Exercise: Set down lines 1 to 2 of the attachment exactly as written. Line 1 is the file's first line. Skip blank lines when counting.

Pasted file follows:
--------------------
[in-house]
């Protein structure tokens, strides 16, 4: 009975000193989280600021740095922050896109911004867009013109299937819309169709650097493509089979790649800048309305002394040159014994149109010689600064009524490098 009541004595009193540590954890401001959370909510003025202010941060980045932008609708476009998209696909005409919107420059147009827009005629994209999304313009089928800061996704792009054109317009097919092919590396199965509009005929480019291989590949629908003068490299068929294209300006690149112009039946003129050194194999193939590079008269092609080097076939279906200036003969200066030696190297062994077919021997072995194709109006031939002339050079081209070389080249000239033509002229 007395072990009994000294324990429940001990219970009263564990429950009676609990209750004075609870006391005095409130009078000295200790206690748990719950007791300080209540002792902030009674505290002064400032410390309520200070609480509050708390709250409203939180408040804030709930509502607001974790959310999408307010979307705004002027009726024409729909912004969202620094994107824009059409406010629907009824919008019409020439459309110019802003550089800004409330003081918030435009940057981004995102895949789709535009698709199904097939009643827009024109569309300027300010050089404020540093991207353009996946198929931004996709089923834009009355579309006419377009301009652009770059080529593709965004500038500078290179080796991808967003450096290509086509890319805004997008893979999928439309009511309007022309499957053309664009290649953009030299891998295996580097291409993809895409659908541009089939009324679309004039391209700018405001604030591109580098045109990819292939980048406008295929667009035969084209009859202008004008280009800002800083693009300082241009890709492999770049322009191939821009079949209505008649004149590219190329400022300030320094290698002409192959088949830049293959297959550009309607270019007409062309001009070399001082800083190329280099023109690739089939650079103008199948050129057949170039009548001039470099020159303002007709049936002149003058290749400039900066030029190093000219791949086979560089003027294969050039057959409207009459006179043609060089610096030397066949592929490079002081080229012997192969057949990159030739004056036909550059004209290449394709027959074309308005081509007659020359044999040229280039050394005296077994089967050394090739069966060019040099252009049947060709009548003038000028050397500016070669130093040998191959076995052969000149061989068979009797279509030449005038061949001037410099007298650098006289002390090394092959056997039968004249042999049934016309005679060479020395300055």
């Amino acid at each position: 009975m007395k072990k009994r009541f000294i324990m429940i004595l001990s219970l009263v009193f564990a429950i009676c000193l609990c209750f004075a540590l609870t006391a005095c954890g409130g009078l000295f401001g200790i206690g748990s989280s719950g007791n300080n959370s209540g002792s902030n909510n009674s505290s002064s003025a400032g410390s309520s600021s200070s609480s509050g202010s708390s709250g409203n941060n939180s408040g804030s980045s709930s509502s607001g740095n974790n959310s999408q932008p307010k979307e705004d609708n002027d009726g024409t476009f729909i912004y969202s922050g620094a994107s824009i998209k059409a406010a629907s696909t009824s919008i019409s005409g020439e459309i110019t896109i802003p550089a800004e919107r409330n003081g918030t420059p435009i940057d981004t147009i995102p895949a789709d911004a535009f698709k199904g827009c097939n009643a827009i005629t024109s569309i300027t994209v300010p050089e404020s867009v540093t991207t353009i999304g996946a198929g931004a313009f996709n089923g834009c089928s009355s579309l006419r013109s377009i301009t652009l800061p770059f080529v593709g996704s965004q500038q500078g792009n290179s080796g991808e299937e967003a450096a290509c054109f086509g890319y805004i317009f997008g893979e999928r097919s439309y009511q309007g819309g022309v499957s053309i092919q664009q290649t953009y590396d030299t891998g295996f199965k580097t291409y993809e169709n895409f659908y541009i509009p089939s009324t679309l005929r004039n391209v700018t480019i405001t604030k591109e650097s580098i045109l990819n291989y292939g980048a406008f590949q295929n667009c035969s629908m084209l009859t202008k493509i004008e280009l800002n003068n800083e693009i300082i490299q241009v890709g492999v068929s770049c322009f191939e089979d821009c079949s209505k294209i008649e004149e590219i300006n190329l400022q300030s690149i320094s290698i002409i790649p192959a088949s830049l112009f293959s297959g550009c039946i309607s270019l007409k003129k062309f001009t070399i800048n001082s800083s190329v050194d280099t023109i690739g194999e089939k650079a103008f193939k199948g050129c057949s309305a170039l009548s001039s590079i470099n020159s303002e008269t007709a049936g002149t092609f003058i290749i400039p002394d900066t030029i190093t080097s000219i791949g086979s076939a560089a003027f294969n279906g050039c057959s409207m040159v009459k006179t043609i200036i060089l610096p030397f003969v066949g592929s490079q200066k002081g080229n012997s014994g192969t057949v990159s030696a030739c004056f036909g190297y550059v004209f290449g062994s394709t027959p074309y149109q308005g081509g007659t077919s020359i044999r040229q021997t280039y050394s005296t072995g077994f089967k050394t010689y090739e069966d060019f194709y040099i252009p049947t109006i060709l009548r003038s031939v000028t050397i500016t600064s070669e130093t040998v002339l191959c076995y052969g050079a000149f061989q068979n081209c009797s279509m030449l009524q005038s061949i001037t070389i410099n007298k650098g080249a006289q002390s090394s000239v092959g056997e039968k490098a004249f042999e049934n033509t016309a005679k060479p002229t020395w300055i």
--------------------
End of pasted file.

[in-house]
């Protein structure tokens, strides 16, 4: 009975000193989280600021740095922050896109911004867009013109299937819309169709650097493509089979790649800048309305002394040159014994149109010689600064009524490098 009541004595009193540590954890401001959370909510003025202010941060980045932008609708476009998209696909005409919107420059147009827009005629994209999304313009089928800061996704792009054109317009097919092919590396199965509009005929480019291989590949629908003068490299068929294209300006690149112009039946003129050194194999193939590079008269092609080097076939279906200036003969200066030696190297062994077919021997072995194709109006031939002339050079081209070389080249000239033509002229 007395072990009994000294324990429940001990219970009263564990429950009676609990209750004075609870006391005095409130009078000295200790206690748990719950007791300080209540002792902030009674505290002064400032410390309520200070609480509050708390709250409203939180408040804030709930509502607001974790959310999408307010979307705004002027009726024409729909912004969202620094994107824009059409406010629907009824919008019409020439459309110019802003550089800004409330003081918030435009940057981004995102895949789709535009698709199904097939009643827009024109569309300027300010050089404020540093991207353009996946198929931004996709089923834009009355579309006419377009301009652009770059080529593709965004500038500078290179080796991808967003450096290509086509890319805004997008893979999928439309009511309007022309499957053309664009290649953009030299891998295996580097291409993809895409659908541009089939009324679309004039391209700018405001604030591109580098045109990819292939980048406008295929667009035969084209009859202008004008280009800002800083693009300082241009890709492999770049322009191939821009079949209505008649004149590219190329400022300030320094290698002409192959088949830049293959297959550009309607270019007409062309001009070399001082800083190329280099023109690739089939650079103008199948050129057949170039009548001039470099020159303002007709049936002149003058290749400039900066030029190093000219791949086979560089003027294969050039057959409207009459006179043609060089610096030397066949592929490079002081080229012997192969057949990159030739004056036909550059004209290449394709027959074309308005081509007659020359044999040229280039050394005296077994089967050394090739069966060019040099252009049947060709009548003038000028050397500016070669130093040998191959076995052969000149061989068979009797279509030449005038061949001037410099007298650098006289002390090394092959056997039968004249042999049934016309005679060479020395300055």